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Let $f: [a,b] \to \mathbb{R}$ be a Riemann integrable function. Prove that

$$\lim_{c \to b^-} \int_a^cf =\int_a^bf.$$

It seems easier to look at this using the properties of integrals, and estimating $\left|\int_c^bf\right|$, rather than the definition of the integral. Any thoughts?

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    $\begingroup$ You don't want to estimate $\left|\int_a^b f\right|$, but, rather, $\left|\int_c^b f\right|$. $\endgroup$ – Ted Shifrin Apr 22 '17 at 17:09
  • $\begingroup$ @TedShifrin that is what I meant to write, my mistake. I've made the appropriate edits. How would you go about estimating it though? $\endgroup$ – km24 Apr 22 '17 at 17:13
  • $\begingroup$ Is $f$ bounded? $\endgroup$ – Ted Shifrin Apr 22 '17 at 17:14
  • $\begingroup$ @TedShifrin the exercise does not specifically state whether or not $f$ is bounded $\endgroup$ – km24 Apr 22 '17 at 17:19
  • $\begingroup$ Look up the definition of a Riemann integrable function. $\endgroup$ – Ted Shifrin Apr 22 '17 at 17:20
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I propose another proof. By Fundamental Theorem of Calculus the function $$F(x)=\int_a^x f(t)\text{d}t$$ is continuous, whenever $f$ is Riemann-integrable. Hence $$\lim\limits_{c\to b^-} F(c)=F(b)$$ which is the statement we need.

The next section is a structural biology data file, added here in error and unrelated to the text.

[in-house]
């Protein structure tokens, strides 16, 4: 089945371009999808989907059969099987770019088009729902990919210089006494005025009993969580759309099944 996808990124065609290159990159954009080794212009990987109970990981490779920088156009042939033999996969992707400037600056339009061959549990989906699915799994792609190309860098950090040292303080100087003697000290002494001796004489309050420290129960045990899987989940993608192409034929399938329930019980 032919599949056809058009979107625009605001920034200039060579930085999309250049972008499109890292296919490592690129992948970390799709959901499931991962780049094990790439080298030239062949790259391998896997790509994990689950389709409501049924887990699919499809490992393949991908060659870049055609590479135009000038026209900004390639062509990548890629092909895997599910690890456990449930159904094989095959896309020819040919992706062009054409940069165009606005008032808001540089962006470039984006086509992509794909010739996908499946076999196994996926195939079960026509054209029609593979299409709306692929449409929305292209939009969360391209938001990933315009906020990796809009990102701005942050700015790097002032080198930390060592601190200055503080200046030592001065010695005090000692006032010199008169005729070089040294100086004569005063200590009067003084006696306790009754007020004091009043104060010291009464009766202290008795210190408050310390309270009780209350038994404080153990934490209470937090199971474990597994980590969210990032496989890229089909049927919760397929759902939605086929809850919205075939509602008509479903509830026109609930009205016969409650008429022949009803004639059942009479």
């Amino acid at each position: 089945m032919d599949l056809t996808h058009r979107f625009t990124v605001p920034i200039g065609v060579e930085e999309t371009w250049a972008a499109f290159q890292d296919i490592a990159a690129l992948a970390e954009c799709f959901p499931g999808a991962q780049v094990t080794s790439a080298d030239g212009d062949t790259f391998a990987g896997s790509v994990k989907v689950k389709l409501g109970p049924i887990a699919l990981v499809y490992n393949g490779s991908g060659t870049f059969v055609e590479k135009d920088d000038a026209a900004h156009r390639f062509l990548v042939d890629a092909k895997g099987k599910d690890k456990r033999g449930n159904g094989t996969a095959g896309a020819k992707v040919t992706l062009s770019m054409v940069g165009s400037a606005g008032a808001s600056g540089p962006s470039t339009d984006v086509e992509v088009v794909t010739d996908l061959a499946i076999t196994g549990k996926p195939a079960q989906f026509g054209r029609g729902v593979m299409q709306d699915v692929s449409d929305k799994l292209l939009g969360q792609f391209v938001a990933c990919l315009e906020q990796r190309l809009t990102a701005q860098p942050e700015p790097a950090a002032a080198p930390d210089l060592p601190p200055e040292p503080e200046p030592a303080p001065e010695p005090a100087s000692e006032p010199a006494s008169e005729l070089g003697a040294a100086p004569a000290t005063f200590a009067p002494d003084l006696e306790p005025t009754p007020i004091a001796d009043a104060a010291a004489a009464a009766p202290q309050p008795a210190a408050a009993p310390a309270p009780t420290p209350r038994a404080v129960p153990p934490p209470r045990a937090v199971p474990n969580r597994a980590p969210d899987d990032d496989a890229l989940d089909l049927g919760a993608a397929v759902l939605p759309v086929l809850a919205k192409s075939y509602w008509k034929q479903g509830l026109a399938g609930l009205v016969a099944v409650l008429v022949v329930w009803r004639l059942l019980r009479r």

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  • $\begingroup$ This is the most appropriate answer. One should use Fundamental Theorem of Calculus when it is applicable.+1 $\endgroup$ – Paramanand Singh Apr 23 '17 at 5:11
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$f$ is Riemann integrable on $[a,b]$ implies that $f$ is bounded on $[a,b]$. (In general, it is the first result when we start the discussion the Riemann integral) Then, $|f(x)|\leq M$ for some $M>0$, and observe that for $a<c<b$, we have

$$ |\int_{a}^bf(x)dx-\int_{a}^{c}f(x)dx|=|\int_{c}^bf(x)dx|\leq \int_{c}^b |f(x)|dx\leq \int_{c}^b Mdx = M(b-c). $$ Finally, just letting $c\rightarrow b-$.

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  • $\begingroup$ Putting here $x,y$ instead of $b,c$ we get by your argument (without any changes) that the function $F(x)$ defined in my answer is Lipschitz-continuous, so, it is uniformly continuous. $\endgroup$ – szw1710 Apr 22 '17 at 18:06

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